BETTER WEATHER

ImageThe people who live around the lake punctuate my daily walks. They are my neighbors but I don’t really know most of them. There’s the man with two squat dogs that bark incessantly as I pass but never leave the edge of the property. The man waves at me and tells the dogs to shut up. There’s the grandmother who picks raspberries where I like to pick and we’re engaged in a mild competition. There’s Milly with the not-too-subtle anti-abortion stickers plastered across her bumper, like Abortion is Murder. Milly has been walking the dog of another neighbor, who I call the troglodyte. He used to only come out of his house early in the morning but now he’s ill and housebound. Milly has one of those baby blue Virgin Mary statues in her yard that seems to comment on the passerby’s as much as the owner does. I feel conflicted about Milly but I still say hello when I see her.

I say hello to everyone except three men who live on the opposite side of the lake. They are always parked outside their shabby house. They sit on folding chairs clustered around a small, cracked plastic table. The yard is mostly brown spots worn bare by their countless shoe rubbings under the table. One of the men wears a Korean silk bomber jacket with a dragon embroidered on the back even if its eighty degrees. So I started referring to them as “the veterans” just as a way of identifying them in conversation.

Initially I pretended to be talking on my phone when I passed by. Then I started to jog staring straight ahead. I thought if I could pass quickly, they wouldn’t notice me. But it felt like their six eyes were trailing me. My daughter found a new route that avoided their house altogether. I started complaining to my son.

“I tried getting up earlier but they’re even out at 6:00 AM smoking cigarettes and drinking tall boys.”

“What do they say to you?”

“Nothing.”

“Nothing? Maybe they’re lonely,” my son suggested.

These men weren’t belligerent or offensive but they made me uncomfortable. I felt like a bad person for ignoring their existence. What was stopping me? Fear? Korea? The Korean War ended five years before I was born and I’ve sort of overlooked it except when I watched M*A*S*H in high school. Unlike the Vietnam War or WWII, I never knew anyone who fought in it or died there. 2013 marks the 60th anniversary of the end of the Korean War, which would make these men at least 78 years old. I don’t think they are that old but the truth is I don’t really know anything about them. I just know what I perceive to be true.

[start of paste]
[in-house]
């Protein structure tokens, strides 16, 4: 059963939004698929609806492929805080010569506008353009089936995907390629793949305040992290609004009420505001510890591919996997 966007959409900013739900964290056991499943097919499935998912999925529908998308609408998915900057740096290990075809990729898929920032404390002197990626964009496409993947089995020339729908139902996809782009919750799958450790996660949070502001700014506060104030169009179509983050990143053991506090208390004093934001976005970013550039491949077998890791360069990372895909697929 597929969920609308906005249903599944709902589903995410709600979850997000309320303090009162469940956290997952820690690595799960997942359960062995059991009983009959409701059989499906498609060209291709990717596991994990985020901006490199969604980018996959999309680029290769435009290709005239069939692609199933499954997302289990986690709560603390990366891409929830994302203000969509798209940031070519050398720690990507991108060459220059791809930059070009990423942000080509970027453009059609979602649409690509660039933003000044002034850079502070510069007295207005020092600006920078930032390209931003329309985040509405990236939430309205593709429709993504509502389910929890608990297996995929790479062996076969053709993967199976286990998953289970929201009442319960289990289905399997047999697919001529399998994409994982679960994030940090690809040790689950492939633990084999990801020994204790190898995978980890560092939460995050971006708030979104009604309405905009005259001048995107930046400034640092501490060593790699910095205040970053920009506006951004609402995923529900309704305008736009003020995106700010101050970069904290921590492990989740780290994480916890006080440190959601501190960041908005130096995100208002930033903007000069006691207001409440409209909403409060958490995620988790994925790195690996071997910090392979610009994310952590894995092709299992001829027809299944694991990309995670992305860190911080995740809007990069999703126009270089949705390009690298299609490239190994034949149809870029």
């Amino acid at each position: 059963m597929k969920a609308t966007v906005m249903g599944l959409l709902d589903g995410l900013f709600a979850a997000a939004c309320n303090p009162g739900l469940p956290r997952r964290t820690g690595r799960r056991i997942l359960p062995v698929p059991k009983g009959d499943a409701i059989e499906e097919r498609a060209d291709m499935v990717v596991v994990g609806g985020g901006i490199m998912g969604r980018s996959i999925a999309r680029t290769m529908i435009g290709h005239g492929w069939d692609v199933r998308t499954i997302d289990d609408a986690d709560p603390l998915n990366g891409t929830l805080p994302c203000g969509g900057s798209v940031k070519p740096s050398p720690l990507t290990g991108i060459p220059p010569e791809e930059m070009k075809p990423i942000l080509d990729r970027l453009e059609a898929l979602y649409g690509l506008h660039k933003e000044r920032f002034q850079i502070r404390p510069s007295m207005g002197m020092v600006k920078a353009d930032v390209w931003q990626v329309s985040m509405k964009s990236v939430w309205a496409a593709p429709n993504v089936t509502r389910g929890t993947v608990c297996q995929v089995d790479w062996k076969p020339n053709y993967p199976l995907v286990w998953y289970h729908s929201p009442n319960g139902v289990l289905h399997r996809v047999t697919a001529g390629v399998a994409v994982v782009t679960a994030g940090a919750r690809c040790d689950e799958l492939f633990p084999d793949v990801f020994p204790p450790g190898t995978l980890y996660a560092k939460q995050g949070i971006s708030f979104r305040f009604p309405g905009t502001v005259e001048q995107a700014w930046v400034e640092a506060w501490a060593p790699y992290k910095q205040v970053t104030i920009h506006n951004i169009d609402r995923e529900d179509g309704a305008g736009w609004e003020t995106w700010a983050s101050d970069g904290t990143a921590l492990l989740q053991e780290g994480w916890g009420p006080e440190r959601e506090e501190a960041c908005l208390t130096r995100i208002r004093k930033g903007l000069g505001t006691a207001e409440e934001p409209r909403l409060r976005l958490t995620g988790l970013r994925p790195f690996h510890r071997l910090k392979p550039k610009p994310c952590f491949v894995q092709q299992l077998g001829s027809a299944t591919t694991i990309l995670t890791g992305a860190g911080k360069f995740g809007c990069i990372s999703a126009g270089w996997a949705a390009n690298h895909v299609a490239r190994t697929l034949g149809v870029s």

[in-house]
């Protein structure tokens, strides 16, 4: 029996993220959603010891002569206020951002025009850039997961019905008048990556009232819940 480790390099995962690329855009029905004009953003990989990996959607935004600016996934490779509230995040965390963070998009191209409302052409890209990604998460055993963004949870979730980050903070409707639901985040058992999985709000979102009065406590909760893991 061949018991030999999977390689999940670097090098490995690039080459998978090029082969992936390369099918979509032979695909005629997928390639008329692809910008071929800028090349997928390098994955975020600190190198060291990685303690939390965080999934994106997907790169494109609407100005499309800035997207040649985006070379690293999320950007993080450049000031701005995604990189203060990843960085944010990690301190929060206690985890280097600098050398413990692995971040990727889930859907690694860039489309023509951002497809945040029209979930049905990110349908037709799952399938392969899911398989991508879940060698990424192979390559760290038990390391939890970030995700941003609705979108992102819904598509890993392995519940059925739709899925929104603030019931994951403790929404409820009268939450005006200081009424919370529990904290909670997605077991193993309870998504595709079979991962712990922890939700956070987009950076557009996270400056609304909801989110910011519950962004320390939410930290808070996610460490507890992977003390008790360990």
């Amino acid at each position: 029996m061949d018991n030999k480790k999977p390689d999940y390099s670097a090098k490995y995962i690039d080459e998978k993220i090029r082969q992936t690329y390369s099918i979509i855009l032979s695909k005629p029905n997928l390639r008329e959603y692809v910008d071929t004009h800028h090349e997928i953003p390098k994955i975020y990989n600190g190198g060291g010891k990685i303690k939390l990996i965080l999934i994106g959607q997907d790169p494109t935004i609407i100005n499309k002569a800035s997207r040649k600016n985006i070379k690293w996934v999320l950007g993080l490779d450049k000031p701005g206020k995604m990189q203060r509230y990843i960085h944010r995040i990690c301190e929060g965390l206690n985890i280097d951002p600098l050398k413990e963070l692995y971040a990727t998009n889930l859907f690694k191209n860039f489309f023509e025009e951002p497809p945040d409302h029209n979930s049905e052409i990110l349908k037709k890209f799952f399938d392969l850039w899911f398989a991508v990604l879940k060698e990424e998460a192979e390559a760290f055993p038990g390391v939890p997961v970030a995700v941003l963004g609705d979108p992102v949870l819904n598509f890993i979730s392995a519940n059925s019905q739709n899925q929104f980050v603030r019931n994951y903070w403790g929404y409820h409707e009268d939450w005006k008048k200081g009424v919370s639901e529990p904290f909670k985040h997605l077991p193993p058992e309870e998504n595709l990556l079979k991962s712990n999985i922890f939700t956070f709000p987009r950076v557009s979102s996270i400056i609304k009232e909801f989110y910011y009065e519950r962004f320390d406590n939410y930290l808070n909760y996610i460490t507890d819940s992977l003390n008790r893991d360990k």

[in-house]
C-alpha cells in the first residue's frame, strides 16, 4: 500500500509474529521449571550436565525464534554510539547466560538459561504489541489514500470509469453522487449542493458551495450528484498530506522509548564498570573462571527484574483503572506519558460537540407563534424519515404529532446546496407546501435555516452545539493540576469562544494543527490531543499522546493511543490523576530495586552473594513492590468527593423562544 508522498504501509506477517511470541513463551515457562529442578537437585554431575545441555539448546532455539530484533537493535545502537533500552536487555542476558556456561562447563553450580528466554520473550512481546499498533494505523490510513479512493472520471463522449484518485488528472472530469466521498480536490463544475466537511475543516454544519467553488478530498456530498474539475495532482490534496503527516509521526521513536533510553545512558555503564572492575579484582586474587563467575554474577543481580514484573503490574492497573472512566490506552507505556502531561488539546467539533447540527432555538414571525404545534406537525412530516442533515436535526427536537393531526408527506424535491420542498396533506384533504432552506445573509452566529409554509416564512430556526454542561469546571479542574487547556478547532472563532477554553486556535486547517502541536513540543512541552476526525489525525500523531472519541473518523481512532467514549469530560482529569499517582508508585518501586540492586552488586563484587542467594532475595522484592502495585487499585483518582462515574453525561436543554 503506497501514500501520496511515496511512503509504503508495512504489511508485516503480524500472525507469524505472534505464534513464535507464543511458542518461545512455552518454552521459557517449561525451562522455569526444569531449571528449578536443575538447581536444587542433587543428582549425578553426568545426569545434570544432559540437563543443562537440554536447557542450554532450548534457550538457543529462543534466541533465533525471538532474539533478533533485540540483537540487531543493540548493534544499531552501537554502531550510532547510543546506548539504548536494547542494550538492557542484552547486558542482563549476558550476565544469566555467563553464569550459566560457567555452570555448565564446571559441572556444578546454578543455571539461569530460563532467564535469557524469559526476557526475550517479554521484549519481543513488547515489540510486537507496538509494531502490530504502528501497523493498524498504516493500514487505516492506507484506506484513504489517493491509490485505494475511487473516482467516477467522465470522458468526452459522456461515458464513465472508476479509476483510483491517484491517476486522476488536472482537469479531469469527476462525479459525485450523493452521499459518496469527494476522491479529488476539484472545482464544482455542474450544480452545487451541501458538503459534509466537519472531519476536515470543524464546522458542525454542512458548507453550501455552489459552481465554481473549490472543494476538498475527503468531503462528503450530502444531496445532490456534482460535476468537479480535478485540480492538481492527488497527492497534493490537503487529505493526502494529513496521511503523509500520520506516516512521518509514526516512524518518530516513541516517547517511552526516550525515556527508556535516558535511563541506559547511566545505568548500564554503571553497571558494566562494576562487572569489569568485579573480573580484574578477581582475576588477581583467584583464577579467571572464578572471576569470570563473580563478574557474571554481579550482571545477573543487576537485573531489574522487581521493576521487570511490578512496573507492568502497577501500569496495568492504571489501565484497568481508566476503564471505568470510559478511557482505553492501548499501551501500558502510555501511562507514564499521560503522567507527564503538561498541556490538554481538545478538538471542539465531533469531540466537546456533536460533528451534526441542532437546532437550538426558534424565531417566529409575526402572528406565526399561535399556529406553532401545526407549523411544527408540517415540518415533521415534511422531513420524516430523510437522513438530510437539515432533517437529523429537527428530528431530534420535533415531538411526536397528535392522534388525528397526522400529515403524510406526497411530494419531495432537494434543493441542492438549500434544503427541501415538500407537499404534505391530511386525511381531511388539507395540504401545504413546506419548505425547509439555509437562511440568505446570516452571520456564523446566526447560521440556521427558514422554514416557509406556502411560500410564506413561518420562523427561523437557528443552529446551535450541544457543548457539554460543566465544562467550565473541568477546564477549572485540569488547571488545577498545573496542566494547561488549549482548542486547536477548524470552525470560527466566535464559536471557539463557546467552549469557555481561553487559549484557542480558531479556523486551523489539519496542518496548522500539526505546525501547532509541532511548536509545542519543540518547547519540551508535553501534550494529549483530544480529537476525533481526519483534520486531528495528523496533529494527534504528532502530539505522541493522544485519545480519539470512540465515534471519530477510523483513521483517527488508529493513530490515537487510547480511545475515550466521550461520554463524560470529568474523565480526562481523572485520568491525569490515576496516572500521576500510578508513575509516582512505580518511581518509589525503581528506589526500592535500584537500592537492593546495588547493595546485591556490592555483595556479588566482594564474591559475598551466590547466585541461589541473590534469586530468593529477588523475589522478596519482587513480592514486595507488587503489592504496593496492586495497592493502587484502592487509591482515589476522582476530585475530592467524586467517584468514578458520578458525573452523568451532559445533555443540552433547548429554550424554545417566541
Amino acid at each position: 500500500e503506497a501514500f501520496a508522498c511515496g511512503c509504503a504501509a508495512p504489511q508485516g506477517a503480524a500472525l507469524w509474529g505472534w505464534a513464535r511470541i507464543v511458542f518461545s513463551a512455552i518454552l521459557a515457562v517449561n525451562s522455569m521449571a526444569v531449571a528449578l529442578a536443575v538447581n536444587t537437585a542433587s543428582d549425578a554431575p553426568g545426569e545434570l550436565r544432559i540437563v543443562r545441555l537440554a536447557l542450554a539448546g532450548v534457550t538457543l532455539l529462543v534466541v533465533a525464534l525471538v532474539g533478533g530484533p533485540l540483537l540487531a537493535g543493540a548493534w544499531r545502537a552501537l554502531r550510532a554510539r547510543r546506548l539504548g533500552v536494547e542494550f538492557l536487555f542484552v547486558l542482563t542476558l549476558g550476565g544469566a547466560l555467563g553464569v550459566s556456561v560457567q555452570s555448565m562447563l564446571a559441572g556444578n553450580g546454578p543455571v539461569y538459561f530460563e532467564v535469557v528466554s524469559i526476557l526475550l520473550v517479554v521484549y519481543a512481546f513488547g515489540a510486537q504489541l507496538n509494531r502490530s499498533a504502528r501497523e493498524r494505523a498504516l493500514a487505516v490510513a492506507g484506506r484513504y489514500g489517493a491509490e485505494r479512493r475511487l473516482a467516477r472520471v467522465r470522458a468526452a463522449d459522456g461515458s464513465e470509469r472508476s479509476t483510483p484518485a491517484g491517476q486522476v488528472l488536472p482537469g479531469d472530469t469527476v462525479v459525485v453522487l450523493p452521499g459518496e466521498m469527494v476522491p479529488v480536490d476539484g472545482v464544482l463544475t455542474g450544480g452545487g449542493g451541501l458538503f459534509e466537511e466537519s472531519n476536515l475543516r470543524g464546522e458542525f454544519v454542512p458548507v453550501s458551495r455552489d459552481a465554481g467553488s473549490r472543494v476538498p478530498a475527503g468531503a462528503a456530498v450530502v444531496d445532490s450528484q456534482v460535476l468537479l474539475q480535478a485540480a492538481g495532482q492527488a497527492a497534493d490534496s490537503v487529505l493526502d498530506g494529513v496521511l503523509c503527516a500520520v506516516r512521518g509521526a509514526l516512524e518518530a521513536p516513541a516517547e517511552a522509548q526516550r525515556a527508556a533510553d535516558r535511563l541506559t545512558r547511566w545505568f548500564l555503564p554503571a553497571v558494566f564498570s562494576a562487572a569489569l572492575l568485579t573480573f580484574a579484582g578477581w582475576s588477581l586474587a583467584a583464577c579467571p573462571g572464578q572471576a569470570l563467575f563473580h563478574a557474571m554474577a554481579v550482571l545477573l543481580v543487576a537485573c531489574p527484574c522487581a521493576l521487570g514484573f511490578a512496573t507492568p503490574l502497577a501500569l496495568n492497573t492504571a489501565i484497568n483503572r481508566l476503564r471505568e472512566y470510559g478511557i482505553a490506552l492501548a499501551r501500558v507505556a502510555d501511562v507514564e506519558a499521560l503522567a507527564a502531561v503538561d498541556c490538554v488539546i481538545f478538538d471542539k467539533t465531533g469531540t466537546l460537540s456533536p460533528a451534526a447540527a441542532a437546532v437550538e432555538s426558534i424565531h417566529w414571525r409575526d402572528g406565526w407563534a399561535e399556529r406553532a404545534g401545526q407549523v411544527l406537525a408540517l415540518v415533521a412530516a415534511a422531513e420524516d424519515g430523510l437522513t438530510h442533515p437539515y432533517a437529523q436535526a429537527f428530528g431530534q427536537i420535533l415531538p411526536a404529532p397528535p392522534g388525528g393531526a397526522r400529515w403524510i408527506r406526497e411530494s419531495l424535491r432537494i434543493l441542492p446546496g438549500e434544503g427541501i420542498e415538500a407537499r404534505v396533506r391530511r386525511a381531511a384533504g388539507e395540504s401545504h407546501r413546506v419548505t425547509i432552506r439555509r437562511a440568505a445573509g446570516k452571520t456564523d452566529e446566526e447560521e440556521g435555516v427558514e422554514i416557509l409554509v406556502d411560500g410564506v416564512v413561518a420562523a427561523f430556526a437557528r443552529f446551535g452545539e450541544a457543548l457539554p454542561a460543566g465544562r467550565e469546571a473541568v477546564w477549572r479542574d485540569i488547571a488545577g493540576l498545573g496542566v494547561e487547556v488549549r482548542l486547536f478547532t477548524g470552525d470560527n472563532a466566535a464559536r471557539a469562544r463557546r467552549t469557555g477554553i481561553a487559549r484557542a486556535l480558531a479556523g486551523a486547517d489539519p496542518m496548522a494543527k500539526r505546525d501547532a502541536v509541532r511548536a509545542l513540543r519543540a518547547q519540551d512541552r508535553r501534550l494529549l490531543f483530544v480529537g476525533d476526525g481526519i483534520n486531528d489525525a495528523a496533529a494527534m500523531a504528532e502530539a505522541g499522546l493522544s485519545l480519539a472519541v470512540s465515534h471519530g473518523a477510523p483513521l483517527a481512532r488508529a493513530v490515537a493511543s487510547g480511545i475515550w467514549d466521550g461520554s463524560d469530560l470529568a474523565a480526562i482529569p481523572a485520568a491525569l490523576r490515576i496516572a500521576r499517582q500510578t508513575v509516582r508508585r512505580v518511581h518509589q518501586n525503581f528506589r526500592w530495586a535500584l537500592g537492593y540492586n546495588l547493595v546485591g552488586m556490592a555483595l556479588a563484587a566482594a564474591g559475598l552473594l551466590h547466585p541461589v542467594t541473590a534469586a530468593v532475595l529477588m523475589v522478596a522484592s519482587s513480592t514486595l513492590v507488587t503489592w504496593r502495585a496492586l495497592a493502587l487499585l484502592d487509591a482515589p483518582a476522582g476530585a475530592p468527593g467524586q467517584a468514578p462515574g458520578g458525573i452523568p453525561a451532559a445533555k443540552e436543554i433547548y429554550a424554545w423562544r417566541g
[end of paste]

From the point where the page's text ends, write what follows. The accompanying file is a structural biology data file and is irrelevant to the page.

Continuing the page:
The next day I passed by Milly’s and the blue Virgin Mary smiled at me. I scowled back. I had drawn a line in the sand with myself and now I was determined to cross it. I had helped fuel the animosity my daughter was feeling.

As I approached their house I shortened my gait and turned towards the men.

“Good morning,” I said, waving casually.

The man with the dragon bomber jacket smiled. “Good morning,” he said, waving back.

The following day I said hello and I mentioned the oppressive heat.

“It is hot,” one of the men agreed.

“Damn hot,” another said.

“But better weather is on the way,” the third man said.

“That’s right,” I said, “it is.”

Advertisements

LOST AT SEA

I set a goal at the beginning of the summer to swim across the lake every day. You might think that with all this hot, hot weather, this would prove to be a snap. So far I’ve made it about half the time. Trouble is, too much hot weather makes the lake too warm and it ceases to be inviting. This hasn’t happened since 2002 when slipping into the water really did feel like a bathtub. The good news is that a heavy rain will alter the temperature back to normal levels, and we had rain yesterday and today.

Swimming without a lane across an expanse of water alters your perception of where you are in the universe. You can try counting strokes to measure your progress or you can simply lose yourself in the cadence of the swim. If you fail to look up from time to time you can find yourself far off course. Once you prop your goggles on top of your head and collect your bearings you immediately have to push the distance out of your mind or you’ll drown just thinking about it. If fatigue sets in, which it always does with me on the return trip, you simply flip over on your back and float. My mother taught me this when I was a young, struggling swimmer.

“If you get tired float on your back,” she instructed.

“And do what?”

“Rest.”

“Rest?” I asked. “Rest in the water?”

“Of course.”

It seemed odd. Then I found out almost every swimmer knew this trick. There is absolutely no better way to de-stress. Find a lake, swim to the very middle, flip over on your back and stare up at the clouds.  Keep your hands fluttering occasionally so you don’t sink and then let everything melt away. Try to watch a least one cloud dissolve before you swim back.  You will return a different person. Just setting off from the dock to be alone on the planet will begin to lower your blood pressure.

When my daughter was in the fifth grade and eager to swim across the lake, I agreed on the condition we stop halfway over and float. This had the added bonus of allowing me to take a break from watching her swim.